Don’t Try to Raise a Distressed Debt Fund Right Now

Inflows have dried up at a surprising time.

David Gray/Bloomberg

David Gray/Bloomberg

The distressed debt industry is on track for its worst fundraising year since 2009.

Only four distressed debt funds had closed as of mid-May, having raised just $2.5 billion, according to alternatives data firm Preqin. The slow start to 2019 follows two years of declining investor commitments to distressed debt funds, which began to fall out of favor in 2017 even as overall private debt fundraising reached record heights.

The apparent lack of interest surprised Tom Carr, Preqin’s head of private debt, since the majority of investors surveyed by Preqin believe the market is at a peak. The last market peak was a boon for distressed debt funds, which raised a record $44.7 billion in 2008.

But fundraising plummeted after those massive inflows, with just nine funds closing in 2009 with only $7.6 billion in commitments.

Since then, the closest distressed debt funds have gotten to that 2008 all-time high fundraising total was in 2016, when 23 funds closed with $33.1 billion in commitments.

[II Deep Dive: First-Time Private Debt Managers Struggle to Raise Money]


“Given that many investors feel we are late in the market cycle, we might expect to see increased interest in distressed debt funds,” Carr said in a statement. “Those vehicles managed to capitalize on the previous major market correction, but investors do not yet seem to be flocking to them in this cycle.”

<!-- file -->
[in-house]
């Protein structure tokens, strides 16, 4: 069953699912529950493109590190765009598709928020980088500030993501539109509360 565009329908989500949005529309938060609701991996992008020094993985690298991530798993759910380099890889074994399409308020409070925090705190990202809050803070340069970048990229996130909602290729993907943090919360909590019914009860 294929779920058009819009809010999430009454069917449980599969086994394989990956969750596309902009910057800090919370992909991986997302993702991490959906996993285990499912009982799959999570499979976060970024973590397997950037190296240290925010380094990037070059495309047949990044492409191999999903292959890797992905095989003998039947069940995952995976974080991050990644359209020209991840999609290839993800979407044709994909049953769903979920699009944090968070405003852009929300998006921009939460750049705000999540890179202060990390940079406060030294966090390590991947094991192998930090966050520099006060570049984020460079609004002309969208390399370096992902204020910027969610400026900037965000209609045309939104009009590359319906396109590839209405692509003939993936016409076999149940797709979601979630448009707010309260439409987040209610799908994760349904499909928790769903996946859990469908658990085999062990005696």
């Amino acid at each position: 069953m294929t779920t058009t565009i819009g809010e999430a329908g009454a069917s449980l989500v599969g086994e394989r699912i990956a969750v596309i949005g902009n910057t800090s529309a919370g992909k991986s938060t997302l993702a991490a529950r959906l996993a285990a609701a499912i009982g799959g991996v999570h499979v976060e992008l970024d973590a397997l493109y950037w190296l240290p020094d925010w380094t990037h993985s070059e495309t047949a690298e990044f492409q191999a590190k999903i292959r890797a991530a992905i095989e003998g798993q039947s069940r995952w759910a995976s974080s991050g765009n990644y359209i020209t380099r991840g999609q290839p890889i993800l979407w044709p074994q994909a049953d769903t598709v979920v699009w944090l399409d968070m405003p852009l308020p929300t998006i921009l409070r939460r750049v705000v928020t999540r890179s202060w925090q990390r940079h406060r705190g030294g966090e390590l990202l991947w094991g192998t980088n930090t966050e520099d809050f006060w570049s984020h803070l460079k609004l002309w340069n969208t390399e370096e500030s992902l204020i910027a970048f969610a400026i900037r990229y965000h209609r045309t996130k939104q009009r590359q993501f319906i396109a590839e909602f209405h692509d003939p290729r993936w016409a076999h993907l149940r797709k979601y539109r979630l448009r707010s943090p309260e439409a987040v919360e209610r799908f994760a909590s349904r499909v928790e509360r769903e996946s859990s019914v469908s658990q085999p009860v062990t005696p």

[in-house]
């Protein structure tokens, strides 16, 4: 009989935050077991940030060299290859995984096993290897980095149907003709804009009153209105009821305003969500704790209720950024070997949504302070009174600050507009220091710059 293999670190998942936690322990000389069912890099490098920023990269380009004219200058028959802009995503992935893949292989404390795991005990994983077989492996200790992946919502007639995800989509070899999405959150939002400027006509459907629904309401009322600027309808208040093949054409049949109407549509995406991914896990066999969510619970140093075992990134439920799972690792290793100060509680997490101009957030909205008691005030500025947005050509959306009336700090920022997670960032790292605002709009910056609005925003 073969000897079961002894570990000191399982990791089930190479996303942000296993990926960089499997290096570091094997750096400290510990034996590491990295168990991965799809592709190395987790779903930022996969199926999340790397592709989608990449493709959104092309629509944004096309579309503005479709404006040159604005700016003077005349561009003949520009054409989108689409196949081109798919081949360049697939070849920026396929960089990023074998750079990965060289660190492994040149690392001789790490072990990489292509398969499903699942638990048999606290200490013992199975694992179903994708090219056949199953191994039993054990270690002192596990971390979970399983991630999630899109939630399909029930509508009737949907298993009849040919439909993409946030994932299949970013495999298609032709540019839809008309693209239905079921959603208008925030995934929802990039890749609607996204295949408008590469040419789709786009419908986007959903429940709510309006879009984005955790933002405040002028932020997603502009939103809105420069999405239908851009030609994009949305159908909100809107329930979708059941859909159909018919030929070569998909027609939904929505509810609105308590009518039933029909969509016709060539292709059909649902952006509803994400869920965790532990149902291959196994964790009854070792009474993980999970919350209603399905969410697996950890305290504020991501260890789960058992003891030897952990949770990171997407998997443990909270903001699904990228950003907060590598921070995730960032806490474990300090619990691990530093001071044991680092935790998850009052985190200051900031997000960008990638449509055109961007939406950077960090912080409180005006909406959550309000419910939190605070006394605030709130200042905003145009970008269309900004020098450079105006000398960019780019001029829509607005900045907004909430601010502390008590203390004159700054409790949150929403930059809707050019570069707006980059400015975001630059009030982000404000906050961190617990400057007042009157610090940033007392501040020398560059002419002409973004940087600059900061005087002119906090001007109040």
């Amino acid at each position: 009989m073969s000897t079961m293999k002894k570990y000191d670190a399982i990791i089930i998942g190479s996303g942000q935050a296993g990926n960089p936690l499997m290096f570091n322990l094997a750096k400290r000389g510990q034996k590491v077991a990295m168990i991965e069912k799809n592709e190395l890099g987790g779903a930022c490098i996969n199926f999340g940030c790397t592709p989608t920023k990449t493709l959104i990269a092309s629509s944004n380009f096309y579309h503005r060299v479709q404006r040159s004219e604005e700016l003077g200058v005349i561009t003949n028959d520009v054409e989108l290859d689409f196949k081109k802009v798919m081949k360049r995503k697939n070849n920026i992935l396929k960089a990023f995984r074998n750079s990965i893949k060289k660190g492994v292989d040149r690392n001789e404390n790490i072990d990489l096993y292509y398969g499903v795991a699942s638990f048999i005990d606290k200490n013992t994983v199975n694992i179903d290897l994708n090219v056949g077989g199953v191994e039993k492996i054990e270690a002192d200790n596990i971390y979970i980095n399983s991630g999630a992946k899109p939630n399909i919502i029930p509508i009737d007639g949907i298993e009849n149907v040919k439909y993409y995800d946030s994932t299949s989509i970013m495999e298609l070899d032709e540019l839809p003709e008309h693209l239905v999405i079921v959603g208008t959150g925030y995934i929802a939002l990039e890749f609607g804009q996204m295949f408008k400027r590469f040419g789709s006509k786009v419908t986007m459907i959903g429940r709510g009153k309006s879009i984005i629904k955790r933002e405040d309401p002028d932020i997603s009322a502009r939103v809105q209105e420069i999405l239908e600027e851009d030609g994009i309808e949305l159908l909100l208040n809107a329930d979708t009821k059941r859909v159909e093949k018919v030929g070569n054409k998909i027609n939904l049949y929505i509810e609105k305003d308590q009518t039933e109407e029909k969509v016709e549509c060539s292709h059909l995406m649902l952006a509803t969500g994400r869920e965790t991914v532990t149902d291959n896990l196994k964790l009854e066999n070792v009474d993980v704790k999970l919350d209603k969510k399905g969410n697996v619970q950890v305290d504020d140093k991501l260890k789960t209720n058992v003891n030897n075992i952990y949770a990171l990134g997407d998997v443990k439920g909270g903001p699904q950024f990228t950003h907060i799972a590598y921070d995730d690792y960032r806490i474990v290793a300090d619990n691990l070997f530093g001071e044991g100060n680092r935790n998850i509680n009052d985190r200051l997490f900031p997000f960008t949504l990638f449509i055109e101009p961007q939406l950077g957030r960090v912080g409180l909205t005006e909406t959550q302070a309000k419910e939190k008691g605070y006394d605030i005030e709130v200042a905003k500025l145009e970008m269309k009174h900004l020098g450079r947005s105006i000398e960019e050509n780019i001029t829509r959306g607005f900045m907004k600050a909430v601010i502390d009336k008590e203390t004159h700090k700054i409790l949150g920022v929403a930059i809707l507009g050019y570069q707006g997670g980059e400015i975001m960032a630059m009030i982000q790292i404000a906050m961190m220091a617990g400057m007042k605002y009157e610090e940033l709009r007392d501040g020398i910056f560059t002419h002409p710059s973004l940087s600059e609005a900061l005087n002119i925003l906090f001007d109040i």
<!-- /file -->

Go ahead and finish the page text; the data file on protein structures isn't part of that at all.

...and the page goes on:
Carr suggested that the decline in fundraising may, in part, be attributable to the increased popularity of direct lending funds, which were a “nascent industry” in 2008. Investors surveyed by Preqin in September said they viewed direct lending and special situations funds as the most attractive private debt strategies, with distressed debt ranking as the third-most attractive.

Dry powder build-up could also help explain why investors have paused new allocations to the industry: uninvested capital has grown by 82 percent since 2013, even as total assets under management have only increased by 19 percent.Im

“Investors may be waiting for managers to put some of their $87 billion in dry powder to work before committing further capital,” Carr said.